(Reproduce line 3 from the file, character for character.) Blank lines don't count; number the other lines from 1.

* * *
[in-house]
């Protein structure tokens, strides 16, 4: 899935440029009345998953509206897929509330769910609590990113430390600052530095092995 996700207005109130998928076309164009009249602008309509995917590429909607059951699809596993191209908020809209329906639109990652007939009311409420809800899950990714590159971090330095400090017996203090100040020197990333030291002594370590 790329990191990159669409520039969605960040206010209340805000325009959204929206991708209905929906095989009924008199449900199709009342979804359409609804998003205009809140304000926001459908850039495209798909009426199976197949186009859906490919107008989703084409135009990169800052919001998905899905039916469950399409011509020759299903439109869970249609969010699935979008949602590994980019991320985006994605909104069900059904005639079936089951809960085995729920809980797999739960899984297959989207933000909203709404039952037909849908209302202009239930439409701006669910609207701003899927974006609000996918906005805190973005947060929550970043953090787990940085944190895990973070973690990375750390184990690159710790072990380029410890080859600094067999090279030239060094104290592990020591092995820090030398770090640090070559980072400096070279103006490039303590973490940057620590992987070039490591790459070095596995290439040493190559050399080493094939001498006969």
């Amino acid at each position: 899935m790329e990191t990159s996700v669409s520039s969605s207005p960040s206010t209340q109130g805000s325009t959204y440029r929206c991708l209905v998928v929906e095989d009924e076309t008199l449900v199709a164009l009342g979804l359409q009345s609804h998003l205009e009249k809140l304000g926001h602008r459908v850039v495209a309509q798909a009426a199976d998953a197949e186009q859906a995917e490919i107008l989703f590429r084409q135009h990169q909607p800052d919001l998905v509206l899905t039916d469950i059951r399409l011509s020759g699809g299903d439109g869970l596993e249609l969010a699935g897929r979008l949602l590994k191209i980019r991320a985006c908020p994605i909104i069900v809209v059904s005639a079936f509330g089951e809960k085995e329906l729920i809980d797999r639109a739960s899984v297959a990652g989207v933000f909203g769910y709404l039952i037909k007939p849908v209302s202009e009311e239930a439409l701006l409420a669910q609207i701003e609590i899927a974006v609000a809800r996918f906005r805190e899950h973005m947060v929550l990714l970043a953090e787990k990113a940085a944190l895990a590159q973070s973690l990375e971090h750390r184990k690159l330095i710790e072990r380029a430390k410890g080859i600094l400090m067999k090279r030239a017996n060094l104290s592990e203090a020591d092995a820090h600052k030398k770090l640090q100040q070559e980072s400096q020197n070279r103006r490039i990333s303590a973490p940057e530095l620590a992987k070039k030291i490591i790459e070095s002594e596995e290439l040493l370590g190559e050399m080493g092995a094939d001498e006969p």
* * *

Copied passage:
């Amino acid at each position: 899935m790329e990191t990159s996700v669409s520039s969605s207005p960040s206010t209340q109130g805000s325009t959204y440029r929206c991708l209905v998928v929906e095989d009924e076309t008199l449900v199709a164009l009342g979804l359409q009345s609804h998003l205009e009249k809140l304000g926001h602008r459908v850039v495209a309509q798909a009426a199976d998953a197949e186009q859906a995917e490919i107008l989703f590429r084409q135009h990169q909607p800052d919001l998905v509206l899905t039916d469950i059951r399409l011509s020759g699809g299903d439109g869970l596993e249609l969010a699935g897929r979008l949602l590994k191209i980019r991320a985006c908020p994605i909104i069900v809209v059904s005639a079936f509330g089951e809960k085995e329906l729920i809980d797999r639109a739960s899984v297959a990652g989207v933000f909203g769910y709404l039952i037909k007939p849908v209302s202009e009311e239930a439409l701006l409420a669910q609207i701003e609590i899927a974006v609000a809800r996918f906005r805190e899950h973005m947060v929550l990714l970043a953090e787990k990113a940085a944190l895990a590159q973070s973690l990375e971090h750390r184990k690159l330095i710790e072990r380029a430390k410890g080859i600094l400090m067999k090279r030239a017996n060094l104290s592990e203090a020591d092995a820090h600052k030398k770090l640090q100040q070559e980072s400096q020197n070279r103006r490039i990333s303590a973490p940057e530095l620590a992987k070039k030291i490591i790459e070095s002594e596995e290439l040493l370590g190559e050399m080493g092995a094939d001498e006969p």